His criminal record: Does Ohio rescuer Charles Ramsey’s rap sheet matter?

The Globe and Mail

This May 6, 2013 file photo shows neighbour Charles Ramsey speaking to media near the home where missing women Amanda Berry, Gina DeJesus and Michele Knight were rescued in Cleveland. Ramsey lived next door to where Ariel Castro is alleged to have kept the women in his makeshift prison until Monday afternoon, when Ramsey happened to be home and heard Amanda Berry's scream. (Scott Shaw/AP/The Plain Dealer)

As the Hot Button pointed out earlier this week, the public’s delight in Charles Ramsey is arguably tinged with racial stereotyping. And the entertainment value of his viral media interview and 911 call has overshadowed the important fact that Ramsey had mistaken Amanda Berry’s screams as a domestic violence dispute and had rushed to help her anyway.

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But as The Smoking Gun has revealed, domestic violence is something with which Ramsey is familiar; the website has dug up court records, showing that he has previously been convicted and spent time in prison for domestic violence among other crimes.

The Smoking Gun says Ramsey was a repeat spousal abuser, whose assaults on his wife Rochelle led to the couple’s 2003 divorce. The website says Ramsey’s criminal history also includes convictions in the early 1990s for drug abuse, criminal trespassing and receiving stolen property.

The probe into Ramsey’s past has some questioning his hero status. As Australia’s news.com.au asked in a headline: “Is Cleveland kidnapping hero Charles Ramsey a fraud?” The article goes on to mention his rap sheet and quotes neighbour Angel Cordero as saying Ramsey does not deserve all the credit for helping Berry because he helped her first.

“Ramsey arrived after she was outside with the girl,” Cordero told Cleveland’s NewsChannel 5. “But the truth who arrived there, who crossed the street, who came and broke the door, it was me.”

Many commenters on The Smoking Gun website, however, are wondering what the point is of digging up Ramsey’s court records, arguing that his past does not detract from his gallantry.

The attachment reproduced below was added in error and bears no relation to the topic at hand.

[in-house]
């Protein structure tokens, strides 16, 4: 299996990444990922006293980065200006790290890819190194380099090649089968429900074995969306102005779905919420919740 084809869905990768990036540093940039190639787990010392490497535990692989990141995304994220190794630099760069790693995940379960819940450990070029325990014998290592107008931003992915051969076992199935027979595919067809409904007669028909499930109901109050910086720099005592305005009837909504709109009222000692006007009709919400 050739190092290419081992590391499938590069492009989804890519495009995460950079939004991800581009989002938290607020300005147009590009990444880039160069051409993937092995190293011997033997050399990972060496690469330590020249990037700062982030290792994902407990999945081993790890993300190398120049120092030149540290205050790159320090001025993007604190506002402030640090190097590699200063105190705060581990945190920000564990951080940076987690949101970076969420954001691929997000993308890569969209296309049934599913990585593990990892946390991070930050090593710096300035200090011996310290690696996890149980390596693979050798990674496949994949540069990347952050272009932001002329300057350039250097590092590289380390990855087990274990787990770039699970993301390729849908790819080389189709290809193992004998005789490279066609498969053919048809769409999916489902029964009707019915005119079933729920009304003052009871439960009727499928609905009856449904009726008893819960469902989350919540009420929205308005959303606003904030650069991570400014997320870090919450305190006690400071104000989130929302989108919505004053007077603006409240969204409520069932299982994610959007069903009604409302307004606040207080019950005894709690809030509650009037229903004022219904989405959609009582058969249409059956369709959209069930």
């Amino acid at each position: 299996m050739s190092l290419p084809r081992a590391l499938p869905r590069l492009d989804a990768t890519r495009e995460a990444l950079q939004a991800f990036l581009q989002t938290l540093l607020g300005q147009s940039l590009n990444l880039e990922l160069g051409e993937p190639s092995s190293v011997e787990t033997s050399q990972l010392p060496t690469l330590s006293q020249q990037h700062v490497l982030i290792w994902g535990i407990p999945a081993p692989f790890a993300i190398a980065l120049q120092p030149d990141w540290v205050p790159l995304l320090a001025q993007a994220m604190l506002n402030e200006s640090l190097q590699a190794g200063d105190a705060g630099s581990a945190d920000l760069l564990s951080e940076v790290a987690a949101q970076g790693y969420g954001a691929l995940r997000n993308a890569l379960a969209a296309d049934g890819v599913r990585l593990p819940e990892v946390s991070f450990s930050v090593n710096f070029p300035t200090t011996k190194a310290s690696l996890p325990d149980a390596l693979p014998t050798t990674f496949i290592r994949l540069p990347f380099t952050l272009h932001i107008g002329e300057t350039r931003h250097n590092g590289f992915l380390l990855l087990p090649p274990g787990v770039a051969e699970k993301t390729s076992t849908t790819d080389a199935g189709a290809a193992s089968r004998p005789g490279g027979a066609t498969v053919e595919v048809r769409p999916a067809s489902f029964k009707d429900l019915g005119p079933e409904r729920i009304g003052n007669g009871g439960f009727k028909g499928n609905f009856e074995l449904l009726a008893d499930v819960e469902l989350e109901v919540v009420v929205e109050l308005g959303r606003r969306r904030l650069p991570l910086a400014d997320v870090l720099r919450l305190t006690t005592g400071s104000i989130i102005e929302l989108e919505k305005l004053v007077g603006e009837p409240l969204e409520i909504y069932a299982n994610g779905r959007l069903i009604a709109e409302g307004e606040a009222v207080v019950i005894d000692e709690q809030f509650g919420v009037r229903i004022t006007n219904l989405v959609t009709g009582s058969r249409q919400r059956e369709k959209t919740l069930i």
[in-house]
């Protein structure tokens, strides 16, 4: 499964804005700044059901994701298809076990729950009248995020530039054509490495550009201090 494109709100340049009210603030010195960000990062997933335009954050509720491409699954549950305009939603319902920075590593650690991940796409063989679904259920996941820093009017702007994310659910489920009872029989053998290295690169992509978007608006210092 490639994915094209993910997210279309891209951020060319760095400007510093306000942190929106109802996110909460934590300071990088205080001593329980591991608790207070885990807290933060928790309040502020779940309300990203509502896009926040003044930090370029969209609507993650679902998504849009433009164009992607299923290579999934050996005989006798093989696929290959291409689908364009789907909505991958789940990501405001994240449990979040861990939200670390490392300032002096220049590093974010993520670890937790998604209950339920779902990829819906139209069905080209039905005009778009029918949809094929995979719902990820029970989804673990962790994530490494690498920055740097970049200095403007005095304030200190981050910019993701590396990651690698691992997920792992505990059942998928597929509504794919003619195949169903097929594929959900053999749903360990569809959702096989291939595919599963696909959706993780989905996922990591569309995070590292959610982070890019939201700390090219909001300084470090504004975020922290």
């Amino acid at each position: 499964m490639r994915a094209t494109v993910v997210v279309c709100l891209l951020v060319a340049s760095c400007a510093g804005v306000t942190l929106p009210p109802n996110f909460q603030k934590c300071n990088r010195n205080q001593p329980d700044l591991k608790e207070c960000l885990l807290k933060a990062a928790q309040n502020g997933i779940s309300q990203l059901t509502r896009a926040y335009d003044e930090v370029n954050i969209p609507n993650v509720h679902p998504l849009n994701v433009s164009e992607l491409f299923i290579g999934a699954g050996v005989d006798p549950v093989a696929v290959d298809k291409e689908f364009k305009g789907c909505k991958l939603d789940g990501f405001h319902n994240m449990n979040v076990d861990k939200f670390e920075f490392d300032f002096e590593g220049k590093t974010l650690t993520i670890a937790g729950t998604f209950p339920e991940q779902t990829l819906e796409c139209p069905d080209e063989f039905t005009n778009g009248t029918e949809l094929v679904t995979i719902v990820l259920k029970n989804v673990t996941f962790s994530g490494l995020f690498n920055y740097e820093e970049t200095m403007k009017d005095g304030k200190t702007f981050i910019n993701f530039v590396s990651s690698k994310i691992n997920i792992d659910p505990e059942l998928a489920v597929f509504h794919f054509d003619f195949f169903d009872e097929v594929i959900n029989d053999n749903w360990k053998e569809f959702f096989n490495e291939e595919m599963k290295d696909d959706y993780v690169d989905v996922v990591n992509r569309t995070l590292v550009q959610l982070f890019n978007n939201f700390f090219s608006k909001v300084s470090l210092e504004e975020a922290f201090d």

“Ten years ago this man did something horrible, did his time, took classes and started working on him. Regardless of his past mistakes, he saved three women from a life of hell,” one commenter wrote.

Another quipped: “Here is a lesson to everyone: If you have something to hide that you don’t want aired out publicly NEVER HELP ANYONE. Thanks Smoking Gun for teaching us that lesson.”

Certainly, the public has a right to know about Ramsey’s past, especially since he’s been cast in the spotlight. But Ramsey also has a right to redeem himself and deserves the chance to show that he’s turned a new leaf.

Even Rochelle told The Smoking Gun that she is now on “an okay basis” with her ex-husband, and that Ramsey had eventually apologized for abusing her.

Whatever his prior wrongs, Ramsey showed real compassion in his 911 call, and certainly does not appear to be looking to gain from the ordeal of the kidnapping victims.

As Global News reports, Ramsey denies being a hero ("No, no, no, no, no bro. I’m a Christian, an American and I’m just like you,” he told CNN’s Anderson Cooper) and he says he has no interest in any reward money.

“I’ll tell you what to do, give it to [the girls],” he said. “If folks have been following this case since last night, and you’ve been following me since last night, you know I got a job anyway … so take that reward and give it to the girls.”

What do you think? Was it fair to dig up Ramsey’s past?